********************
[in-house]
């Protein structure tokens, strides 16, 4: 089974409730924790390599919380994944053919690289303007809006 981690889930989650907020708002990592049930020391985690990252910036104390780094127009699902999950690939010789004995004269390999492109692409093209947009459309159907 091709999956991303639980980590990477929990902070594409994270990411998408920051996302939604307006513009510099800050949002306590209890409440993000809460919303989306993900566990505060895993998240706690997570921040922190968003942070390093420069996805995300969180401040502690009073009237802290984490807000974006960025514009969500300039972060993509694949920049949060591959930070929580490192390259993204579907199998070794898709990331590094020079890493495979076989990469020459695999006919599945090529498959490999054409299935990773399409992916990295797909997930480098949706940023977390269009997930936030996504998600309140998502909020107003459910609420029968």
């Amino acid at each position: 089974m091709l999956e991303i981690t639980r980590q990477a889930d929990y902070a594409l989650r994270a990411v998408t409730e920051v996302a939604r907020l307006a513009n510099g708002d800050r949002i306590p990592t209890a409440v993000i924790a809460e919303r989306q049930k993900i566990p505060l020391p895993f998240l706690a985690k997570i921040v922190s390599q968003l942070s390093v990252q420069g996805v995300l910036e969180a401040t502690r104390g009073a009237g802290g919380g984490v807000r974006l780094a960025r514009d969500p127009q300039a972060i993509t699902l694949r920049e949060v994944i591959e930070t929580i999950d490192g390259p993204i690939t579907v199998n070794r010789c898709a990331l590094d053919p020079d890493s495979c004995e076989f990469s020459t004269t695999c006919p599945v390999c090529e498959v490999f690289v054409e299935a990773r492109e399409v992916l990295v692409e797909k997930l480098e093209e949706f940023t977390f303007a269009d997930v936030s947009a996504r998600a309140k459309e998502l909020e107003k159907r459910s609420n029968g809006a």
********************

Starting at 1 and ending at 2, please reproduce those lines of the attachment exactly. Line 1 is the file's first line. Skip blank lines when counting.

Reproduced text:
[in-house]
């Protein structure tokens, strides 16, 4: 089974409730924790390599919380994944053919690289303007809006 981690889930989650907020708002990592049930020391985690990252910036104390780094127009699902999950690939010789004995004269390999492109692409093209947009459309159907 091709999956991303639980980590990477929990902070594409994270990411998408920051996302939604307006513009510099800050949002306590209890409440993000809460919303989306993900566990505060895993998240706690997570921040922190968003942070390093420069996805995300969180401040502690009073009237802290984490807000974006960025514009969500300039972060993509694949920049949060591959930070929580490192390259993204579907199998070794898709990331590094020079890493495979076989990469020459695999006919599945090529498959490999054409299935990773399409992916990295797909997930480098949706940023977390269009997930936030996504998600309140998502909020107003459910609420029968």